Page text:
scientists are to investigate the birthplace
of life sea water billions of years
old with new high-tech laser equipment,
the first of its kind in the UK.
The ancient sea water is found trapped in
tiny pockets, called fluid inclusions, within
crystals such as emerald and quartz. The oldest
known examples are found in the rock 3.8 billion
years old the oldest land on the planet.
Although liquid water is believed to have
existed on earth over 4 billion years ago,
obtaining samples from that time is impossible.
The Leeds scientists are using quartz formed
from lava flow under the sea, which hasnt
been affected by geological processes, ensuring
the pockets of water remain exactly as they
were when the rock was formed. They are analysing
rock from 3.8 to 3.2 billion years ago, to
see how the sea changed during that time and
how that might have affected the first life
Dr David Banks (pictured left) said:
The sea was the birthplace of life as
we know it, where the first biological molecules
and microbes formed. It was a major factor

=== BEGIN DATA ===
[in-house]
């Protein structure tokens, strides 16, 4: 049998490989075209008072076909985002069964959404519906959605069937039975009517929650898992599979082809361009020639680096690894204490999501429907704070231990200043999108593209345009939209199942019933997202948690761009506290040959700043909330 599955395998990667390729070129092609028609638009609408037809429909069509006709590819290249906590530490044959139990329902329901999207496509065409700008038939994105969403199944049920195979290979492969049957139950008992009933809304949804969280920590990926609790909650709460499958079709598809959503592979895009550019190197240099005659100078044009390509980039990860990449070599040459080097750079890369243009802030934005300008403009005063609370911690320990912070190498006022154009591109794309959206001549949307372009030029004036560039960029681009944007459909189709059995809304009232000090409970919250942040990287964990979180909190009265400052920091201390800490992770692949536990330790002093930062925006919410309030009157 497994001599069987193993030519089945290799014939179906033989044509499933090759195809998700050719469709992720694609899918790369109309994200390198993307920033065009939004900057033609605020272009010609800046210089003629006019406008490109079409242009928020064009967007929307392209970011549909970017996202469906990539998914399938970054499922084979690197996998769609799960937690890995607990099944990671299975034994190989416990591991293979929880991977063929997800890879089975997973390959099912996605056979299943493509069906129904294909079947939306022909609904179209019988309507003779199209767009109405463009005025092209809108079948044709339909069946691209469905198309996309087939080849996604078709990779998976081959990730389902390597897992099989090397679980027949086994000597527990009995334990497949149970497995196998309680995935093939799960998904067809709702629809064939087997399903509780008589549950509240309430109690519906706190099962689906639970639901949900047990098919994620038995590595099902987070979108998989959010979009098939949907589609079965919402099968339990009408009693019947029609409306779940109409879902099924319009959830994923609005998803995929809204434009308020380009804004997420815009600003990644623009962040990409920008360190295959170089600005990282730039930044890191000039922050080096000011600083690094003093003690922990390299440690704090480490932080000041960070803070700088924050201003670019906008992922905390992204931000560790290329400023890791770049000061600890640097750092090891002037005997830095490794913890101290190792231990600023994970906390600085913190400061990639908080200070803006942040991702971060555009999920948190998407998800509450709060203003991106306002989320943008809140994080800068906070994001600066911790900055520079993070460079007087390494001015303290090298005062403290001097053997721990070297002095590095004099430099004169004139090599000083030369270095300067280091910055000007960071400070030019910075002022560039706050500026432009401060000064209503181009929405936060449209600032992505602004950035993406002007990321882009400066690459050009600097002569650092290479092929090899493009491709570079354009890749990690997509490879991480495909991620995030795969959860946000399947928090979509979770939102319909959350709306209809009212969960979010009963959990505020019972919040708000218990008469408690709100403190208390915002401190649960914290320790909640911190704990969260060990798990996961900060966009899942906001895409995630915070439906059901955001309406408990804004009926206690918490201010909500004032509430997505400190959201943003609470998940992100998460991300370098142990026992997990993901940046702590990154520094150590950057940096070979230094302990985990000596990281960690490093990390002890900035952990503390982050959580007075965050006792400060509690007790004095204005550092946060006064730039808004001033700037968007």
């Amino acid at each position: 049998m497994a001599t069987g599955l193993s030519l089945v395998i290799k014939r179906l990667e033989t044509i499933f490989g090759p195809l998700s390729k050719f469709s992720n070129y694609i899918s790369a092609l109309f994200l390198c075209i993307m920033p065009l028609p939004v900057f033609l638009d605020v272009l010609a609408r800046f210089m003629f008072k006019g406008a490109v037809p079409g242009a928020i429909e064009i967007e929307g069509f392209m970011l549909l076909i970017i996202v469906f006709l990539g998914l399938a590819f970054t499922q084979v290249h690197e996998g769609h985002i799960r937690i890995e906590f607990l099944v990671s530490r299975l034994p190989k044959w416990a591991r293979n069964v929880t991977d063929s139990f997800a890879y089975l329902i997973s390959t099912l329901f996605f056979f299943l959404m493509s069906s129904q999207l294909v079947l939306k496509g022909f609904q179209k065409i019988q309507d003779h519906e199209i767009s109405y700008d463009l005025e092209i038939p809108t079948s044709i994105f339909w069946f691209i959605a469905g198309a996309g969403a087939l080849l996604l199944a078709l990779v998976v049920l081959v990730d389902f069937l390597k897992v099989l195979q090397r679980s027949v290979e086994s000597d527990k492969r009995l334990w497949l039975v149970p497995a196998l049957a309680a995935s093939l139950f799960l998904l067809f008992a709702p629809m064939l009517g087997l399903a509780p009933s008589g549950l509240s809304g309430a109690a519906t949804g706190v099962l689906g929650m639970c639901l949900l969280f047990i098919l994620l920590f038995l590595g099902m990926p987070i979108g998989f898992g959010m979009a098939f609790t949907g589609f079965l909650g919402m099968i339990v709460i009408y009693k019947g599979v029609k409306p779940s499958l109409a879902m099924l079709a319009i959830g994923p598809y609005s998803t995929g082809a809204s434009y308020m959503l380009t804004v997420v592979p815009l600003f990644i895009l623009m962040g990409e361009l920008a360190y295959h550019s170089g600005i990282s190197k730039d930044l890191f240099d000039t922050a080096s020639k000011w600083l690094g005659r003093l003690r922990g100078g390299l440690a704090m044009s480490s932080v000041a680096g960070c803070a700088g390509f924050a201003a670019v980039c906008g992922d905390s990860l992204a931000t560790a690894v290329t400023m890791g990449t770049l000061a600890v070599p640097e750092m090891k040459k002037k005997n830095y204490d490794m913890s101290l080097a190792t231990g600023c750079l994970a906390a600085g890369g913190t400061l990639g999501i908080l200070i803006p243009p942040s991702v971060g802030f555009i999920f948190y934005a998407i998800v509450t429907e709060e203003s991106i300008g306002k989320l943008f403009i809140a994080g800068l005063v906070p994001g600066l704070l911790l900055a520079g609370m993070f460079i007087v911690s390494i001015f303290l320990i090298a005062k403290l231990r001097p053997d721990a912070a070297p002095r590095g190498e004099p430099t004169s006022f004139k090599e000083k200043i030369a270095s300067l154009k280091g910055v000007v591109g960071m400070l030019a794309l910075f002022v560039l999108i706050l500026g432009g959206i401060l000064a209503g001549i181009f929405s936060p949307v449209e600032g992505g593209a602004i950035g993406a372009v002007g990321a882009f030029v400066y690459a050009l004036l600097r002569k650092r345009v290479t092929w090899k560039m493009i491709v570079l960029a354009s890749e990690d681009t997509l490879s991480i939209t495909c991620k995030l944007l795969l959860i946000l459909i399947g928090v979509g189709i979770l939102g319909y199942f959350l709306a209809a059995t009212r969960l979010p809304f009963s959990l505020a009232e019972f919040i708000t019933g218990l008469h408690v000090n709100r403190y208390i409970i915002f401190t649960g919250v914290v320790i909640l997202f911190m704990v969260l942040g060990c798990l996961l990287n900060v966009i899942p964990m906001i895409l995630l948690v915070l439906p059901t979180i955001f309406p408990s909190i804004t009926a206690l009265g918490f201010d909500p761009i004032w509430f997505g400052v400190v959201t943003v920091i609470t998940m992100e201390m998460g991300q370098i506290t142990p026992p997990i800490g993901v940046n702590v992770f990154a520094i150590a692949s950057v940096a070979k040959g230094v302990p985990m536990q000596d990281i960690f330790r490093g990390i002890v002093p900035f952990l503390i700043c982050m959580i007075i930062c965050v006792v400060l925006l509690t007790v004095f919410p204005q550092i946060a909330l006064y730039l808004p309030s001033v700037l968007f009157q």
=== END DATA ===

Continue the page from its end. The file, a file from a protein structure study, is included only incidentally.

in limiting the levels of oxygen in the earths
early atmosphere at concentrations much lower
than we have today. Understanding its composition
at the time the first life on earth emerged
will help us learn more about how the process
began and how the first forms of life came
Traditional methods of analysis involve crushing
small pieces of the crystal to open the inclusions
and dissolving the salts with water before
using conventional methods to determine the
composition. The crystals we are analysing
contain very few inclusions, said Dr
Banks. These methods couldnt be
used in our case, as thousands of inclusions
need to be tested at once to get a result,
and you can mix up different ages of sea water.
We needed to look for another way.
The scientists gained funding for specialised
equipment the first in the UK
which uses a laser to drill into
a single inclusion (normally between one hundredth
and one thousandth of a millimetre in diameter).
The high temperature then vapourises the sea
water, allowing its chemical composition to
be analysed in a mass spectrometer. The equipment
is called a laser ablation inductively coupled
plasma mass spectrometer (ICPMS).
The ICPMS is part of two new £900k laboratories,
which also include state-of-the-art equipment
for dating geological samples, through their
the press release.
the story in the Guardian